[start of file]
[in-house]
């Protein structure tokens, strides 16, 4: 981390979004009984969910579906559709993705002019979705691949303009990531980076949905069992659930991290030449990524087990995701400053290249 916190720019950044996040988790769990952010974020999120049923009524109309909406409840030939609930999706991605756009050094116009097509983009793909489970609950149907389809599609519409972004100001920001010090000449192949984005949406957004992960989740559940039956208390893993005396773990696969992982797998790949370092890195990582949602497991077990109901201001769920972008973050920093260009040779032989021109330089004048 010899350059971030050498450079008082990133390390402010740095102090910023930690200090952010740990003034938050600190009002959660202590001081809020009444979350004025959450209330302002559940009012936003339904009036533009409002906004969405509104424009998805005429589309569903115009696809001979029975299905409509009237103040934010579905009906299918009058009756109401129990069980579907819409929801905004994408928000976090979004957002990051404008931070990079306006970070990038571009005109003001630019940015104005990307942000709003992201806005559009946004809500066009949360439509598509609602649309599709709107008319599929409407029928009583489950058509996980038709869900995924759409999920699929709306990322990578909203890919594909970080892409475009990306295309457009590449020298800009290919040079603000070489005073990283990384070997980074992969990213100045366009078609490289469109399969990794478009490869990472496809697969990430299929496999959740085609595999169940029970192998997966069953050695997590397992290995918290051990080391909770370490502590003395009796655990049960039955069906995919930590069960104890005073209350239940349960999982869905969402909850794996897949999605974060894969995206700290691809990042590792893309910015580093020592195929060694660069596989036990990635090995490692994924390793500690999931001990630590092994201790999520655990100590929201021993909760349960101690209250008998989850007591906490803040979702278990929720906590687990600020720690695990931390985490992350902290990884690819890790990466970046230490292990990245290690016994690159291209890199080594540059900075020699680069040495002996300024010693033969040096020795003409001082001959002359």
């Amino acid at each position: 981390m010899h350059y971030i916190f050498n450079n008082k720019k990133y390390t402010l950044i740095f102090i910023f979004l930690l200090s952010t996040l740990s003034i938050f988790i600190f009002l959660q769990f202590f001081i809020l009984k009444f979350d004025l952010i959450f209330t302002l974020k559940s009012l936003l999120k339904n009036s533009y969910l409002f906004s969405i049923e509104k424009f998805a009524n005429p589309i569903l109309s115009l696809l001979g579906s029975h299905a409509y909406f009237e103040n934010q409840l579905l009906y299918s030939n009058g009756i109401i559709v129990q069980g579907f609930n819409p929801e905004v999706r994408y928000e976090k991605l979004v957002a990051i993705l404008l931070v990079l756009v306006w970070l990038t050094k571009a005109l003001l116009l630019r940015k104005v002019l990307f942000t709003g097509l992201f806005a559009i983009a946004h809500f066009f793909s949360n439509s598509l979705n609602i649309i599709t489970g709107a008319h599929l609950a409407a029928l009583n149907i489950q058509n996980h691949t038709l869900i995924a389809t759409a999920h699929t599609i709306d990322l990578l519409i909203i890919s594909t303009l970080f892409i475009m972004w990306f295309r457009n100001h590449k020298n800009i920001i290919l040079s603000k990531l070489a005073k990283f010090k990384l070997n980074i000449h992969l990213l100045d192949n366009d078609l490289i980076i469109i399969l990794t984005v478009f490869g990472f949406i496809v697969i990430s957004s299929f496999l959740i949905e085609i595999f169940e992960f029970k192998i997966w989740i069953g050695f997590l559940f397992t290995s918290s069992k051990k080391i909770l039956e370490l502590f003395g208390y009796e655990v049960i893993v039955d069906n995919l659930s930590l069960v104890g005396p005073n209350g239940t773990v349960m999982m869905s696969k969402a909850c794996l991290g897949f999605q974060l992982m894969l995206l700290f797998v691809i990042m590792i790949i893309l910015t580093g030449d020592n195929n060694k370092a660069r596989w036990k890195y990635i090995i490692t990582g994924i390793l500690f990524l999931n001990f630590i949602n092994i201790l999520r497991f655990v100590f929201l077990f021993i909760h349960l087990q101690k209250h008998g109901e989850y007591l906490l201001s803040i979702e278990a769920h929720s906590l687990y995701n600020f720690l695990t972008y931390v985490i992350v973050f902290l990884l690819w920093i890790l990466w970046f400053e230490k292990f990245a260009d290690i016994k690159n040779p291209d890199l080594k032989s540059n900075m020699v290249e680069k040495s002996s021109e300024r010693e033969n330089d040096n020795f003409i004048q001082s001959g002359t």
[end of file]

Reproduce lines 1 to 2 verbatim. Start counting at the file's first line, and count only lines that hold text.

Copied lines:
[in-house]
């Protein structure tokens, strides 16, 4: 981390979004009984969910579906559709993705002019979705691949303009990531980076949905069992659930991290030449990524087990995701400053290249 916190720019950044996040988790769990952010974020999120049923009524109309909406409840030939609930999706991605756009050094116009097509983009793909489970609950149907389809599609519409972004100001920001010090000449192949984005949406957004992960989740559940039956208390893993005396773990696969992982797998790949370092890195990582949602497991077990109901201001769920972008973050920093260009040779032989021109330089004048 010899350059971030050498450079008082990133390390402010740095102090910023930690200090952010740990003034938050600190009002959660202590001081809020009444979350004025959450209330302002559940009012936003339904009036533009409002906004969405509104424009998805005429589309569903115009696809001979029975299905409509009237103040934010579905009906299918009058009756109401129990069980579907819409929801905004994408928000976090979004957002990051404008931070990079306006970070990038571009005109003001630019940015104005990307942000709003992201806005559009946004809500066009949360439509598509609602649309599709709107008319599929409407029928009583489950058509996980038709869900995924759409999920699929709306990322990578909203890919594909970080892409475009990306295309457009590449020298800009290919040079603000070489005073990283990384070997980074992969990213100045366009078609490289469109399969990794478009490869990472496809697969990430299929496999959740085609595999169940029970192998997966069953050695997590397992290995918290051990080391909770370490502590003395009796655990049960039955069906995919930590069960104890005073209350239940349960999982869905969402909850794996897949999605974060894969995206700290691809990042590792893309910015580093020592195929060694660069596989036990990635090995490692994924390793500690999931001990630590092994201790999520655990100590929201021993909760349960101690209250008998989850007591906490803040979702278990929720906590687990600020720690695990931390985490992350902290990884690819890790990466970046230490292990990245290690016994690159291209890199080594540059900075020699680069040495002996300024010693033969040096020795003409001082001959002359």